Over the years, Tanner has soaked up diamond knowledge from Kevin Long (current Washington National hitting coach), Mike Stafford (former Ball State and Ohio State assistant), Mike Shirley (Chicago White Sox amateur scouting director), Michael Earley (Arizona State hitting coach), Mike Farrell (Kansas City Royals scout), Kyle Rayl (former Muncie, Ind., area instructor) and more.

“I believe in doing things the right way,” says Tanner, who primarily a catcher and designated hitter in the collegiate and pro ranks. “I don’t like kids talking back to the umpire. Treat people with respect.

“If the umpire makes a bad call, learn from it and move on.”

Playing for former head coach Mike Larrabee at Yorktown (Ind.) High School, Tanner learned the value of hustle. 

The coach gave his biggest praise to the power-hitting Tanner the day he hit a routine pop fly that resulted in him standing on second base when the second baseman mishandled the ball because he took off running at impact.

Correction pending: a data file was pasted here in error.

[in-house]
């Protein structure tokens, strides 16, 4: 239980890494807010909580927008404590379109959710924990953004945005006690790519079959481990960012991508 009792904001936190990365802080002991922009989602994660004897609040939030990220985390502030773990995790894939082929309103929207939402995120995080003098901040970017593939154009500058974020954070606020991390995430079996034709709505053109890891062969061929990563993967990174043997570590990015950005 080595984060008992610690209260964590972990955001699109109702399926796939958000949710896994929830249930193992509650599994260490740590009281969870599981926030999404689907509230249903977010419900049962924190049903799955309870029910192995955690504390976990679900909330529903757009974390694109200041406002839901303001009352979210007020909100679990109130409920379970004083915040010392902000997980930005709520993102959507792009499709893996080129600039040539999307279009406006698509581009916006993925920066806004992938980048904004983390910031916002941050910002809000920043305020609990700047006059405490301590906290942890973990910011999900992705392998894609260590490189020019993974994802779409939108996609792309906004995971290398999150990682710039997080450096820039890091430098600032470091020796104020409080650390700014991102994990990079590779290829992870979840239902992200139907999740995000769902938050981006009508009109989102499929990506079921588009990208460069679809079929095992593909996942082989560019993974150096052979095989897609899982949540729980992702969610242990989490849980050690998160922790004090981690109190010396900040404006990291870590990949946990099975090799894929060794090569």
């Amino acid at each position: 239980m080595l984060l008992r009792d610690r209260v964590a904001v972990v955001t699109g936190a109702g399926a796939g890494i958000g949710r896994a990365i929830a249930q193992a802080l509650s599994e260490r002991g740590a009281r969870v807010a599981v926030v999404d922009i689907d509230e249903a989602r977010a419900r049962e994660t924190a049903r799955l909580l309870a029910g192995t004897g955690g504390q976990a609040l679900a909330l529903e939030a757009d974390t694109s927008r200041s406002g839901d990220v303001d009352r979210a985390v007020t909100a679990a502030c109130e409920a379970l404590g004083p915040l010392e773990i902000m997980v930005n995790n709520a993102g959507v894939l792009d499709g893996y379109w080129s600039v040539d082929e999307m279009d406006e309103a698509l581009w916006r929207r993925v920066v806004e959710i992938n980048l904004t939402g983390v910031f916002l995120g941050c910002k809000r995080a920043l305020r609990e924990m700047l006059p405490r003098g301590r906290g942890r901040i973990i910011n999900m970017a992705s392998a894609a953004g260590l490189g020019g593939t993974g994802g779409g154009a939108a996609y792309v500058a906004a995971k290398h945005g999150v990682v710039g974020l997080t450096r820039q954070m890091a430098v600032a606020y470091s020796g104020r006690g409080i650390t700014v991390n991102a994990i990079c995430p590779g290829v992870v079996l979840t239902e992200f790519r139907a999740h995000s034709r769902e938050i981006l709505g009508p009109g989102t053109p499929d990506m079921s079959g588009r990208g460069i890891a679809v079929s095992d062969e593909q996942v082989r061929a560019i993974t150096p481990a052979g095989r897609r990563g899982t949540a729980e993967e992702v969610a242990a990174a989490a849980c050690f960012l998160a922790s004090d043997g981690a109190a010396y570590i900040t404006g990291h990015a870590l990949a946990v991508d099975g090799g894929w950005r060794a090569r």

“You’ve got to work hard,” says Tanner, who was head coach of the 16U Nitro Cardinal and assisted by Hamilton Southeastern High School graduate and NCAA Division I Murray State University pitcher Carter Poiry in the spring and summer and is now an assistant to organization founder Tim Burns with the 16U Nitro Gold. “I’m not a fan of people who just show up to play and don’t do anything in-between the weekends.”

Last weekend was the first of the fall season for the Nitro, which will play most events at Grand Park in Westfield, and close out with a Canes Midwest tournament.

Tanner, who was born in Muncie and raised on a 40-acre horse farm in Yorktown, played for the Nitro when he was 18 after several travel ball experiences, including with USAthletic, Pony Express, Brewers Scout Team and Team Indiana (for the Under Armour Futures Game). 

Tanner has witnessed a change in travel ball since he played at that level.